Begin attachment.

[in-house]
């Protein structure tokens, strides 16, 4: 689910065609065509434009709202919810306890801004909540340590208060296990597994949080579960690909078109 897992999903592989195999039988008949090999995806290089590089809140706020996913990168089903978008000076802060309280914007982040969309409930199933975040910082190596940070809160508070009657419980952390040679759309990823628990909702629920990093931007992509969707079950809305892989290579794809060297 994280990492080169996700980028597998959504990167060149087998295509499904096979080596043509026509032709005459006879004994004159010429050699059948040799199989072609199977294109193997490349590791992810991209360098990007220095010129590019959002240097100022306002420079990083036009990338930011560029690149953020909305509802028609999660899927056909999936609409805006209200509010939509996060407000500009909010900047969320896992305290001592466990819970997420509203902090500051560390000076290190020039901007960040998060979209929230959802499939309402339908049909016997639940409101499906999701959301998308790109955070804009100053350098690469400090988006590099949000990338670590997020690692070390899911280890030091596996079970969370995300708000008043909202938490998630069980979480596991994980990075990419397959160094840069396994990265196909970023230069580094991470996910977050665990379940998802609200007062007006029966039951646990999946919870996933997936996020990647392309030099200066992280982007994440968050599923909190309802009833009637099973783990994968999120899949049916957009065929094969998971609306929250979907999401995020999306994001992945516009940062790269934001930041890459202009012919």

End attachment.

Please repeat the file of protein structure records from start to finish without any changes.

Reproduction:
[in-house]
């Protein structure tokens, strides 16, 4: 689910065609065509434009709202919810306890801004909540340590208060296990597994949080579960690909078109 897992999903592989195999039988008949090999995806290089590089809140706020996913990168089903978008000076802060309280914007982040969309409930199933975040910082190596940070809160508070009657419980952390040679759309990823628990909702629920990093931007992509969707079950809305892989290579794809060297 994280990492080169996700980028597998959504990167060149087998295509499904096979080596043509026509032709005459006879004994004159010429050699059948040799199989072609199977294109193997490349590791992810991209360098990007220095010129590019959002240097100022306002420079990083036009990338930011560029690149953020909305509802028609999660899927056909999936609409805006209200509010939509996060407000500009909010900047969320896992305290001592466990819970997420509203902090500051560390000076290190020039901007960040998060979209929230959802499939309402339908049909016997639940409101499906999701959301998308790109955070804009100053350098690469400090988006590099949000990338670590997020690692070390899911280890030091596996079970969370995300708000008043909202938490998630069980979480596991994980990075990419397959160094840069396994990265196909970023230069580094991470996910977050665990379940998802609200007062007006029966039951646990999946919870996933997936996020990647392309030099200066992280982007994440968050599923909190309802009833009637099973783990994968999120899949049916957009065929094969998971609306929250979907999401995020999306994001992945516009940062790269934001930041890459202009012919």